My friend Aaron told me that when he was about four years old his old grandpa offered him a taste of beer. His very conservative parents would have been horrified if they had known about it. Aaron said that one sip of beer made a permanent impression upon him. From that point on he knew that “Beer is yucky.”

I had another friend who said that when he was about six years old his teenage cousin offered him a drag off his cigarette. The poor little boy spent the rest of the afternoon puking while his mean cousin laughed. The misery of a sick stomach and the mockery forever destroyed any mysterious appeal of smoking.

It is interesting that it takes a lot of practice to learn to appreciate something as repulsive as smoking or the taste of beer, but when it finally takes root it quickly becomes a very compelling habit. In a natural sense, the young child doesn’t like either. It takes an effort to dull and kill the natural sense of taste and smell in order to want to indulge. I saw a classic example of this while on vacation. It was sin at the end of life’s road.

While we were on vacation down at the coast we kept seeing an advertisement that read, “Best seafood bar ever for only $21.95.” Now that is a lot of money just to eat, but we only go on vacation occasionally and never get fresh seafood. We decided to try it out. Since we have four children we figured, or at least hoped, that like all good restaurants, this one would offer “free eats” for very young children and maybe half-price meals for the others. Even with a price break for the children it would still be an expensive meal, but a real treat. I guess I was thinking about all this when I read the advertisement because I didn’t notice that the restaurant was in a casino.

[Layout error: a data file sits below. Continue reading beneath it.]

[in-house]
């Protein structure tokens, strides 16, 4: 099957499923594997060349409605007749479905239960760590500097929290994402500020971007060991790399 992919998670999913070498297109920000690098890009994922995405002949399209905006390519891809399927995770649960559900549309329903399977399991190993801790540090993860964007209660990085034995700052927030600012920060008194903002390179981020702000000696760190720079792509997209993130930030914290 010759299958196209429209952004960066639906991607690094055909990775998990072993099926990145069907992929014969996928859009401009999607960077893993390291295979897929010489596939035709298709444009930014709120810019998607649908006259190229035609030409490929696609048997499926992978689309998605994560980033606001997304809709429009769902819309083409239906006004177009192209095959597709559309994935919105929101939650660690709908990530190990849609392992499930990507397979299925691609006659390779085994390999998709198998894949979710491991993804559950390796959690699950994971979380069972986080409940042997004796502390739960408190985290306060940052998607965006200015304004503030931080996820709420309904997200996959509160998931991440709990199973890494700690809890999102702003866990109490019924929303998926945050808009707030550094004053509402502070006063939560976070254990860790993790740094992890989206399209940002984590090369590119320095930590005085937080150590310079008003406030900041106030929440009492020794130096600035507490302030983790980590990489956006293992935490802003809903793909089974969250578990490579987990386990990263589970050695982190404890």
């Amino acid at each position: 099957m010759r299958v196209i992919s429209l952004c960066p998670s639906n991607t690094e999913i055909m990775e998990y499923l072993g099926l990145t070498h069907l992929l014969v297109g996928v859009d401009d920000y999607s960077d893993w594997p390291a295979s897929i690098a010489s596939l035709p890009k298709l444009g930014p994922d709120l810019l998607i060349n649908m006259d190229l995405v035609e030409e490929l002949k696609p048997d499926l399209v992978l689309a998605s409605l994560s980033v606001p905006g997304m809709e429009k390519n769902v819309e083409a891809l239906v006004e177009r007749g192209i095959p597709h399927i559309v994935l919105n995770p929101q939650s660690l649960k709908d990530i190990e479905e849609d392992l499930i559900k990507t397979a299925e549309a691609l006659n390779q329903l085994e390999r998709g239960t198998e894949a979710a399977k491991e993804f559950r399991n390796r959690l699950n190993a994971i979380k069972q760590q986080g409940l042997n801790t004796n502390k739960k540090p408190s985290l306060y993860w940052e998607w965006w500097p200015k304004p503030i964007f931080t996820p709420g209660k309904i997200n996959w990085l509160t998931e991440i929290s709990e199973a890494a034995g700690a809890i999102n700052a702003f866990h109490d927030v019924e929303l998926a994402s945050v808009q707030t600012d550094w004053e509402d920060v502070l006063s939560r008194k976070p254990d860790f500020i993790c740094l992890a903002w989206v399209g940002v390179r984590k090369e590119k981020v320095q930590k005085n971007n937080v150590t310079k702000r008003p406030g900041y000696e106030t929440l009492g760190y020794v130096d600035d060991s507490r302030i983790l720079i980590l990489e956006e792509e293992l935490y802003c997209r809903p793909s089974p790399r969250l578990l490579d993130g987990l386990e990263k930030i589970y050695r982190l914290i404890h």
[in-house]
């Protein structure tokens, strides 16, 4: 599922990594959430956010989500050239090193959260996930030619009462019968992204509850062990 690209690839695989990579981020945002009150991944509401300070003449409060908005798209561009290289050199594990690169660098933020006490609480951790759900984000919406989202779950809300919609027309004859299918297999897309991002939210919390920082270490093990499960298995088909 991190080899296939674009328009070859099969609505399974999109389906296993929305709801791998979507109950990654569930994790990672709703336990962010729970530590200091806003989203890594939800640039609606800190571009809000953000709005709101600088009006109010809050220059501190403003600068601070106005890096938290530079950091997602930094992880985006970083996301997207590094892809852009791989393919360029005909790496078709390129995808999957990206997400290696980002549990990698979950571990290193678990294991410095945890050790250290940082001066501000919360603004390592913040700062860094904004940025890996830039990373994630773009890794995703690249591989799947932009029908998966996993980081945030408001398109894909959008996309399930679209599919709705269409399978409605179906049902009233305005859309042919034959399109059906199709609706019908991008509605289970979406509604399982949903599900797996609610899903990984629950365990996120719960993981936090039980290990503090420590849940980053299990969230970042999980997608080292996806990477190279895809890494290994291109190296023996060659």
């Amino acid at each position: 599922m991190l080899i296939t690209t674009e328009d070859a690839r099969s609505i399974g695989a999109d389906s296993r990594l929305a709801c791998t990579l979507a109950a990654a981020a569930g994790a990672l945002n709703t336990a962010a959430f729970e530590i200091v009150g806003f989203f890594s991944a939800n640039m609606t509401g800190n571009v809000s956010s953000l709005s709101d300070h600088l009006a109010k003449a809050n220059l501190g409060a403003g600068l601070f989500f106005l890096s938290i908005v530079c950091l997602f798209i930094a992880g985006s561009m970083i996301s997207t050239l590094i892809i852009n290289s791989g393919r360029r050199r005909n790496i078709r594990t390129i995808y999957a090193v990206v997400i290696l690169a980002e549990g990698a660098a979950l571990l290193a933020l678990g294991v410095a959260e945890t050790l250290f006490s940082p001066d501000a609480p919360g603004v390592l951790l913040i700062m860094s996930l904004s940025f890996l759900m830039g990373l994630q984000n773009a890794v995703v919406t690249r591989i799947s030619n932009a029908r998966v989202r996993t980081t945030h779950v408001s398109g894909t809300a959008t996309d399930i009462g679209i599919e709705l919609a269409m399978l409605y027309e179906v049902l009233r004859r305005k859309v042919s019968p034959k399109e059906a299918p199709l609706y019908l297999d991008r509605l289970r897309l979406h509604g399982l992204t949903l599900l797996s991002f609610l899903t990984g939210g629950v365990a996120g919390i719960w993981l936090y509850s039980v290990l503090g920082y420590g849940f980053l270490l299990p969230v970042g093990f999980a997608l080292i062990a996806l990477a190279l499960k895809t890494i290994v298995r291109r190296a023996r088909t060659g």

Since we had already driven across the city to find this place, we decided to go ahead with our plans. Even though it was early in the day, which I thought would be before the normal hours of casino activities, I knew I needed to do a thorough job of explaining the evils of a casino to my children. So before entering I explained in great detail how people go to casinos thinking they are going to win free money but in the end they always lose money. It was really just paying to play some stupid games. I told them the casino business set up the machines so that everyone wins occasionally, which is just to keep them playing, but at the end of the day the machine has most of their money. I explained that wise people never indulge in such foolishness. All these things I had heard, although I had never actually been in a gambling establishment myself. This was going to be a learning event for all of us. What a surprise we had coming!

We walked up the steps and entered the magnificent building. As the huge double-doors opened we could hear the clanging of the winner’s bell.  The interior was dim, and at first all we could detect was a smoky atmosphere. And then there was the odor. As a rule children have very acute senses, so I knew my four children must be reeling. The odor was old, nasty, and certainly not conducive to paying $21.95 to eat. “But maybe the restaurant is isolated from all this,” I thought.